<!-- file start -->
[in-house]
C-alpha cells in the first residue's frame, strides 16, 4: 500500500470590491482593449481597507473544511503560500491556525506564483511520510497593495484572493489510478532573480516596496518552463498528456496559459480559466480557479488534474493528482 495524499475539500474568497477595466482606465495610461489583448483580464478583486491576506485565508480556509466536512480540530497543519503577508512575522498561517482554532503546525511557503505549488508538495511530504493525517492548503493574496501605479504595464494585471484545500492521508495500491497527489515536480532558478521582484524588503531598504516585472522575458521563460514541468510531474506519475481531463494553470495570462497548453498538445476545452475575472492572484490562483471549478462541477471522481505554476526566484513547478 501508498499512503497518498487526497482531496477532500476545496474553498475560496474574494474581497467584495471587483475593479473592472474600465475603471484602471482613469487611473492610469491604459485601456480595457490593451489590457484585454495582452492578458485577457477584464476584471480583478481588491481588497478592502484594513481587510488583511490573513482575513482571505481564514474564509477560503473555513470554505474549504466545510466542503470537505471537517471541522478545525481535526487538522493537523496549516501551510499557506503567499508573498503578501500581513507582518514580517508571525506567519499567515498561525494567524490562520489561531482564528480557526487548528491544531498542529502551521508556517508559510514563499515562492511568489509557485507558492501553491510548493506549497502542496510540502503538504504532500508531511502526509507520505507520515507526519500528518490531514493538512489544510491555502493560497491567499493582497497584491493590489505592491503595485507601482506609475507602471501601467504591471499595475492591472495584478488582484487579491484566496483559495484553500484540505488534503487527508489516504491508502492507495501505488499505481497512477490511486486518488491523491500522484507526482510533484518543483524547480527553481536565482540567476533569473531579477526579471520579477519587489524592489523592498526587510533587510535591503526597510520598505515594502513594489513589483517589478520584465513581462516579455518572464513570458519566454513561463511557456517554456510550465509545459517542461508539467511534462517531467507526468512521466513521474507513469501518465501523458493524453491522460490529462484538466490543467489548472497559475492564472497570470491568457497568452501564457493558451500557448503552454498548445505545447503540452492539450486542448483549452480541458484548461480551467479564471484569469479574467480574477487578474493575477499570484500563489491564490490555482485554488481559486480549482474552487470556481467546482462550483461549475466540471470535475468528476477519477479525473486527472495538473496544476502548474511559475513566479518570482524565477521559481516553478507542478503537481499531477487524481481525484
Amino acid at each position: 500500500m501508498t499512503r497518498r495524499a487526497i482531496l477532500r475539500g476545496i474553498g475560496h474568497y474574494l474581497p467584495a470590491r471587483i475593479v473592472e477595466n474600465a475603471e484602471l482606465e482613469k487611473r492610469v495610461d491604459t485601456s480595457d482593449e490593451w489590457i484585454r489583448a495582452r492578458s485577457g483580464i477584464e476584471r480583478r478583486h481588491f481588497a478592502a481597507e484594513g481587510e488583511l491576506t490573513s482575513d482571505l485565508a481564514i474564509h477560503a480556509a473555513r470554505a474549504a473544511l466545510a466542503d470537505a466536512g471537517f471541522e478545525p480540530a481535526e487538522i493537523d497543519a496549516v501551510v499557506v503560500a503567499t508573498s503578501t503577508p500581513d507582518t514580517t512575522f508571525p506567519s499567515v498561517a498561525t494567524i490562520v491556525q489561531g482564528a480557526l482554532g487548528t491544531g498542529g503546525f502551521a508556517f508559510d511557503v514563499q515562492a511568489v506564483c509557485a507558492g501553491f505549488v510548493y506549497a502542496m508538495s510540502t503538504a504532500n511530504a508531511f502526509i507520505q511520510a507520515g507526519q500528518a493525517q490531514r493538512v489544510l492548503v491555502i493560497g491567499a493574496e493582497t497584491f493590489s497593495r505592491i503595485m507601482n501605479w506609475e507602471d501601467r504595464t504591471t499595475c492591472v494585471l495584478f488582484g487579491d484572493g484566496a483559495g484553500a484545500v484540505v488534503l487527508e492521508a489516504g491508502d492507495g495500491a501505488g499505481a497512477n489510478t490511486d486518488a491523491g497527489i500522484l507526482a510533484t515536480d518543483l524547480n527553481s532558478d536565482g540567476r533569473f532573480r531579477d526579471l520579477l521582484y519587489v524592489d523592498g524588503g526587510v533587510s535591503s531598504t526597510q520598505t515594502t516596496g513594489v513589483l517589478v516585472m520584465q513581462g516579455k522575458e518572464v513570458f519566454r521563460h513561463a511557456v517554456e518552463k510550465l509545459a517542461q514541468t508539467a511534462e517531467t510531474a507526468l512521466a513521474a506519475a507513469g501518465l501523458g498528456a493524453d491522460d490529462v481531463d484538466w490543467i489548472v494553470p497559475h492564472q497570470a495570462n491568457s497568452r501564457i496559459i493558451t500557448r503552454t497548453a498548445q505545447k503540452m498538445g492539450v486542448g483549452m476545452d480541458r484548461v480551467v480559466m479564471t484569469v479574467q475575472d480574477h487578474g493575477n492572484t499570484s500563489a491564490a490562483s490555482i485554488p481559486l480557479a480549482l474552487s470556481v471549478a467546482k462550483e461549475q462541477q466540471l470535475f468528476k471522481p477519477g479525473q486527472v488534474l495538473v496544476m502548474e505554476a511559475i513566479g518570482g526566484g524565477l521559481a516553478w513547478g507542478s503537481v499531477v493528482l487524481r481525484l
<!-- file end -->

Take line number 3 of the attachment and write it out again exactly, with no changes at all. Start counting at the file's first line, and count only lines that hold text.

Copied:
Amino acid at each position: 500500500m501508498t499512503r497518498r495524499a487526497i482531496l477532500r475539500g476545496i474553498g475560496h474568497y474574494l474581497p467584495a470590491r471587483i475593479v473592472e477595466n474600465a475603471e484602471l482606465e482613469k487611473r492610469v495610461d491604459t485601456s480595457d482593449e490593451w489590457i484585454r489583448a495582452r492578458s485577457g483580464i477584464e476584471r480583478r478583486h481588491f481588497a478592502a481597507e484594513g481587510e488583511l491576506t490573513s482575513d482571505l485565508a481564514i474564509h477560503a480556509a473555513r470554505a474549504a473544511l466545510a466542503d470537505a466536512g471537517f471541522e478545525p480540530a481535526e487538522i493537523d497543519a496549516v501551510v499557506v503560500a503567499t508573498s503578501t503577508p500581513d507582518t514580517t512575522f508571525p506567519s499567515v498561517a498561525t494567524i490562520v491556525q489561531g482564528a480557526l482554532g487548528t491544531g498542529g503546525f502551521a508556517f508559510d511557503v514563499q515562492a511568489v506564483c509557485a507558492g501553491f505549488v510548493y506549497a502542496m508538495s510540502t503538504a504532500n511530504a508531511f502526509i507520505q511520510a507520515g507526519q500528518a493525517q490531514r493538512v489544510l492548503v491555502i493560497g491567499a493574496e493582497t497584491f493590489s497593495r505592491i503595485m507601482n501605479w506609475e507602471d501601467r504595464t504591471t499595475c492591472v494585471l495584478f488582484g487579491d484572493g484566496a483559495g484553500a484545500v484540505v488534503l487527508e492521508a489516504g491508502d492507495g495500491a501505488g499505481a497512477n489510478t490511486d486518488a491523491g497527489i500522484l507526482a510533484t515536480d518543483l524547480n527553481s532558478d536565482g540567476r533569473f532573480r531579477d526579471l520579477l521582484y519587489v524592489d523592498g524588503g526587510v533587510s535591503s531598504t526597510q520598505t515594502t516596496g513594489v513589483l517589478v516585472m520584465q513581462g516579455k522575458e518572464v513570458f519566454r521563460h513561463a511557456v517554456e518552463k510550465l509545459a517542461q514541468t508539467a511534462e517531467t510531474a507526468l512521466a513521474a506519475a507513469g501518465l501523458g498528456a493524453d491522460d490529462v481531463d484538466w490543467i489548472v494553470p497559475h492564472q497570470a495570462n491568457s497568452r501564457i496559459i493558451t500557448r503552454t497548453a498548445q505545447k503540452m498538445g492539450v486542448g483549452m476545452d480541458r484548461v480551467v480559466m479564471t484569469v479574467q475575472d480574477h487578474g493575477n492572484t499570484s500563489a491564490a490562483s490555482i485554488p481559486l480557479a480549482l474552487s470556481v471549478a467546482k462550483e461549475q462541477q466540471l470535475f468528476k471522481p477519477g479525473q486527472v488534474l495538473v496544476m502548474e505554476a511559475i513566479g518570482g526566484g524565477l521559481a516553478w513547478g507542478s503537481v499531477v493528482l487524481r481525484l